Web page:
When his son is born in September, Mr Phua Chit Wei, 38, will have one more reason to smile.
Besides welcoming an addition to his family, Mr Phua will get more time away from the office to support his wife, Ms Linda Rusli, 32, and to help take care of his four-year-old daughter, Alicia.
This is because he will benefit from the recently-introduced one week of government-paid paternity leave, which took effect last month.
Mr Phua, vice-president of emerging business at OCBC Bank, said the one-week paternity leave will come in handy in the first year of his son's birth, for trips to the paediatrician for medical check-ups and immunisations.
With the one week of paternity leave, he can save on his annual-leave quota, which can be used for spending more time with his family.
"I do enjoy parenting a lot... From changing diapers to washing the bottles. You can really bond with your child by being 'hands-on' and, in the later part of your life, you will really treasure the time you had (together)," Mr Phua told My Paper.
First announced in January under the Government's enhanced marriage-and-parenthood package, the paternity-leave scheme aims to promote shared parental responsibility and to encourage fathers to play a more active role.
Fathers can either take the one week in a continuous stretch within 16 weeks after their child's birth, or flexibly within a year from the child's birth, subject to mutual agreement with their employers.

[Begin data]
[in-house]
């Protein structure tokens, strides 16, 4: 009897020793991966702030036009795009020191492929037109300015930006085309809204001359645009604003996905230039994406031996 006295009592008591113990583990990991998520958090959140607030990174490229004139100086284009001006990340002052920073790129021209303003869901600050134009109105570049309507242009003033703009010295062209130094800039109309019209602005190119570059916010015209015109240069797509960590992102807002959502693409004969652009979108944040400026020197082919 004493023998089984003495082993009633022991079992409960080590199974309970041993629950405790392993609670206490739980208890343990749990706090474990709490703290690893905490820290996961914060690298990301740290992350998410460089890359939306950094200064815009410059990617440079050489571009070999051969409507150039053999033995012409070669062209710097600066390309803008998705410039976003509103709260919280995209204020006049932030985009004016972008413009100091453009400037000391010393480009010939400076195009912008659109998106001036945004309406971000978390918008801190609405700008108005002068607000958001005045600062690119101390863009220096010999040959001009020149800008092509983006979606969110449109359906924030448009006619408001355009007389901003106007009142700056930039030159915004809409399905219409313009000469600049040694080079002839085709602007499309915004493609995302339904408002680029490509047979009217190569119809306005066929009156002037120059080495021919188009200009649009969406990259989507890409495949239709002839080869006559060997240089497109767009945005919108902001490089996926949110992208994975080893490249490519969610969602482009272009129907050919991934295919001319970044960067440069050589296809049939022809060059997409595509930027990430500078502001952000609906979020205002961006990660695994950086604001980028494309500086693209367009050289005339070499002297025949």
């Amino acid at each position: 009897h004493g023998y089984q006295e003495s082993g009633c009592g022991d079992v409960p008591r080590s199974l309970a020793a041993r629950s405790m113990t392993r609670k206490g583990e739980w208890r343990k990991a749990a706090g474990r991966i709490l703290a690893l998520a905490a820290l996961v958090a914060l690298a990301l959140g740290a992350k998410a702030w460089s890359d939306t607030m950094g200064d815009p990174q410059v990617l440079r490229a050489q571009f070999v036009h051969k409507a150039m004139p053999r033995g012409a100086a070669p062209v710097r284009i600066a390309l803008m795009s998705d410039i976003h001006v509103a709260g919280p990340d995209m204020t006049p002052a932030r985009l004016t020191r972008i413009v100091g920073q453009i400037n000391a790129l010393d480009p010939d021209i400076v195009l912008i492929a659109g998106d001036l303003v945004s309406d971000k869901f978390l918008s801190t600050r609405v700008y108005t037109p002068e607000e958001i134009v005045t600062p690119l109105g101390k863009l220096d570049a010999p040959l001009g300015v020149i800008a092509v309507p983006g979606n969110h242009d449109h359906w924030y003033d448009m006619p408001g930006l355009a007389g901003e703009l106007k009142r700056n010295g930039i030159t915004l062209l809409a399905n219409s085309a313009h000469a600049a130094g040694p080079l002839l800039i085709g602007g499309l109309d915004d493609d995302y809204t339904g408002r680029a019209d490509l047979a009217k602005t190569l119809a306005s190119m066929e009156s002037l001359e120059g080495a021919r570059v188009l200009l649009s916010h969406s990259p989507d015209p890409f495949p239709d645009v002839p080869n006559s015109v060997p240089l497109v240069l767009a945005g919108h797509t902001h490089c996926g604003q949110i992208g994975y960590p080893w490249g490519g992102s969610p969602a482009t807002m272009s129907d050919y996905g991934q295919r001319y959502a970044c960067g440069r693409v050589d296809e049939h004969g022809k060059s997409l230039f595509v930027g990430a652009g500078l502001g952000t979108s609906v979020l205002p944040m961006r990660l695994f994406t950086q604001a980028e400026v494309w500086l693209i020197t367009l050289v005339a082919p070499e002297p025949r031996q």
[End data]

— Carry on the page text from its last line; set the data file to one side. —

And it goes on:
Reminiscing about when his daughter was born in August 2009, Mr Phua said his bosses and colleagues at OCBC Bank were extremely supportive and encouraging, easing his mind about being away from work.
"In the two weeks (that I was on leave), my bosses gave me a lot of space. They also sent me many personal messages, offering me parenting tips," he said.
But while Mr Phua's office culture is supportive of his dual roles as an employee and a father, it is not always the case in other workplaces, said Mr Josh Goh, assistant director of corporate services at human-resource consultancy The GMP Group.
He said: "Unfortunately, there will be employers and colleagues who will see the additional leave as a burden, especially when most male colleagues have their reservist commitments to fulfil as well."
That said, paternity leave should be seen as a boon rather than a bane, said Mr Goh, because it "gives recognition to the role of a father".
When a father is given time to be present during the early days of his child's life and can support his wife, it will help him feel fulfilled and satisfied.
"This would likely translate to dads being more engaged and motivated in the workplace," Mr Goh said.
In addition to paternity leave, Mr Phua said that OCBC Bank's in-house childcare facility, which Alicia attends, is another way the company promotes the well-being of employees' families.
He added: "Having peace of mind knowing that my family's needs are being taken care of allows me to focus on my work and give my very best."